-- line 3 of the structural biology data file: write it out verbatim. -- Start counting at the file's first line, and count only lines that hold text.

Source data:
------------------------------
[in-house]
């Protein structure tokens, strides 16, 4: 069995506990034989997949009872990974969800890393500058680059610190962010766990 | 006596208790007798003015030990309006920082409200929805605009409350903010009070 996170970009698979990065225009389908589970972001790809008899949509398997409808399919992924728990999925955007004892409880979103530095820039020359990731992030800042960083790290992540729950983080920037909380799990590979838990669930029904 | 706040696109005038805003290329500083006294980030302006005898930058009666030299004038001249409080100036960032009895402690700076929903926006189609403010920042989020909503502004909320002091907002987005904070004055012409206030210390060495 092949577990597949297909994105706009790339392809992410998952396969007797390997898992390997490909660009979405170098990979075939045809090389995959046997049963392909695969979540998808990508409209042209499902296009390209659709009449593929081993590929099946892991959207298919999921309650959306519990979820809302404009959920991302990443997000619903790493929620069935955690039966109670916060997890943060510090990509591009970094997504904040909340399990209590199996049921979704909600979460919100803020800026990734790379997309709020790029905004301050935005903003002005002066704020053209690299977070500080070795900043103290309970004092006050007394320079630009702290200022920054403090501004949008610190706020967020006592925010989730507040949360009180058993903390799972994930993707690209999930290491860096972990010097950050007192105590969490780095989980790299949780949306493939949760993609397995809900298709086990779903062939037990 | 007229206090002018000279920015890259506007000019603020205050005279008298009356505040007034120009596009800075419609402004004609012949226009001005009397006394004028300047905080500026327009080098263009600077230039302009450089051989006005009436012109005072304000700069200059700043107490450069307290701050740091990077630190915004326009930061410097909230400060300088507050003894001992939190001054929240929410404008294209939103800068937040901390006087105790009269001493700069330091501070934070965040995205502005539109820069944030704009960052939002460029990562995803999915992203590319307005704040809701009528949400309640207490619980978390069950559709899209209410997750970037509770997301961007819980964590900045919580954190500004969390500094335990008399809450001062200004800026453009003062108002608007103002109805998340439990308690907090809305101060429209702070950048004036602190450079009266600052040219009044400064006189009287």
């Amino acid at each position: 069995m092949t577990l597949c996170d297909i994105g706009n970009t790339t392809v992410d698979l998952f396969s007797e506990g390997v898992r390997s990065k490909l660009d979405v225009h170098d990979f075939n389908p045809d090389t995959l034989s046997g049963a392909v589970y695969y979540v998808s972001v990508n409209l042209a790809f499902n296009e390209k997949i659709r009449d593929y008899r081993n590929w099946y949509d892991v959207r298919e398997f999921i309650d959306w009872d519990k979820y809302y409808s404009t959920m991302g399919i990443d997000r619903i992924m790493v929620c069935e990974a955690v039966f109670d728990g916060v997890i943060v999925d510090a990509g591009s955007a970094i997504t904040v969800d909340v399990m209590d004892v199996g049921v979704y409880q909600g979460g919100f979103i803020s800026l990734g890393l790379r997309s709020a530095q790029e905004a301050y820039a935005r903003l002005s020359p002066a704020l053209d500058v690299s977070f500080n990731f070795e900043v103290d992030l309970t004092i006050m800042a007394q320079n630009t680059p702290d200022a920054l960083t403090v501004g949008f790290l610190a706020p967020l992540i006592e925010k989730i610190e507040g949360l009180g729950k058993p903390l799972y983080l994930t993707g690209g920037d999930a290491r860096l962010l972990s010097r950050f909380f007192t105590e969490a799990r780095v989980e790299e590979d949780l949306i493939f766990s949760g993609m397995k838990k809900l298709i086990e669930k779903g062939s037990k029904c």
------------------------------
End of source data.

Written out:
């Amino acid at each position: 069995m092949t577990l597949c996170d297909i994105g706009n970009t790339t392809v992410d698979l998952f396969s007797e506990g390997v898992r390997s990065k490909l660009d979405v225009h170098d990979f075939n389908p045809d090389t995959l034989s046997g049963a392909v589970y695969y979540v998808s972001v990508n409209l042209a790809f499902n296009e390209k997949i659709r009449d593929y008899r081993n590929w099946y949509d892991v959207r298919e398997f999921i309650d959306w009872d519990k979820y809302y409808s404009t959920m991302g399919i990443d997000r619903i992924m790493v929620c069935e990974a955690v039966f109670d728990g916060v997890i943060v999925d510090a990509g591009s955007a970094i997504t904040v969800d909340v399990m209590d004892v199996g049921v979704y409880q909600g979460g919100f979103i803020s800026l990734g890393l790379r997309s709020a530095q790029e905004a301050y820039a935005r903003l002005s020359p002066a704020l053209d500058v690299s977070f500080n990731f070795e900043v103290d992030l309970t004092i006050m800042a007394q320079n630009t680059p702290d200022a920054l960083t403090v501004g949008f790290l610190a706020p967020l992540i006592e925010k989730i610190e507040g949360l009180g729950k058993p903390l799972y983080l994930t993707g690209g920037d999930a290491r860096l962010l972990s010097r950050f909380f007192t105590e969490a799990r780095v989980e790299e590979d949780l949306i493939f766990s949760g993609m397995k838990k809900l298709i086990e669930k779903g062939s037990k029904c």